NICOSIA, Cyprus — The Latest on migration issues in Europe (all times local):
A humanitarian group says its migrant rescue ship has been cleared to leave Malta for repairs, after being prevented from doing so for months by the island's authorities.
The German group Sea-Watch said Saturday that the vessel, Sea-Watch 3, has been "blocked" from leaving Malta since July 2 amid an investigation into Dutch-registered rescue ships.
The probe was triggered by questions surrounding the MS Lifeline as it was trying to land in Malta with 234 rescued migrants on board. Lifeline's German captain denies entering the island's waters illegally and without proper registration.
Sea-Watch said Malta held its ship for almost two months "without justification" after Dutch authorities cleared it of wrongdoing.
The group says over 500 people likely drowned in the Mediterranean during the time that the rescue ships were prevented from sailing.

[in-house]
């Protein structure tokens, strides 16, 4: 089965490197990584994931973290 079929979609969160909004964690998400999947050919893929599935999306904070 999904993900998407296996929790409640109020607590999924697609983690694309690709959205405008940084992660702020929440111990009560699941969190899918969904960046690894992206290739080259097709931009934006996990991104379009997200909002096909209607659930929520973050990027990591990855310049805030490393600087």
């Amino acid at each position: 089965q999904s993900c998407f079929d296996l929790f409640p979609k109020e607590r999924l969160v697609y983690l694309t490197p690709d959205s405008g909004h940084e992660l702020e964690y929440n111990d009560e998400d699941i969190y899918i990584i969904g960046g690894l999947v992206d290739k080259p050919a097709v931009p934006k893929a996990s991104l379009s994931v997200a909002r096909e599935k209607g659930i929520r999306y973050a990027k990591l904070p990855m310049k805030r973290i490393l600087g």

Spanish police say that 10 officers and one migrant have been injured when a large group of migrants tried to escape from a holding center where they await deportation.
Police say that a group of around 80 migrants of Algerian origin tried to break out of the internment center in Madrid early Saturday.
In August, 13 migrants successfully escaped from the same center. Five were arrested shortly after the breakout.
Spain has seen a spike in arrivals of migrants from Africa this year, many attempting the perilous crossing of the Mediterranean Sea in dinghies.
Migrants who have been ordered by a Spanish judge to be deported to their countries of origin can be sent to internment centers for up to 60 days while authorities arrange their return.
Cypriot police say most of the 29 Syrian migrants who have arrived to the Mediterranean island after setting sail from Lebanon told authorities they have relatives living on Cyprus.
Police said Saturday that the migrants, including five women, nine children and one unescorted minor, have so far made no requests for asylum after being taken to a reception center on the outskirts of the capital, Nicosia.
The 29 arrived Friday by boat at Cape Greco on Cyprus' southeastern tip.
Cyprus officials say the tiny country of 1.1 million people can hardly cope with a burgeoning number of asylum-seekers.
Earlier this week, Cypriot President Nicos Anastasiades told other European Union leaders that the ethnically split country is coming under "disproportionately great strain" from arriving migrants, especially through the breakaway north.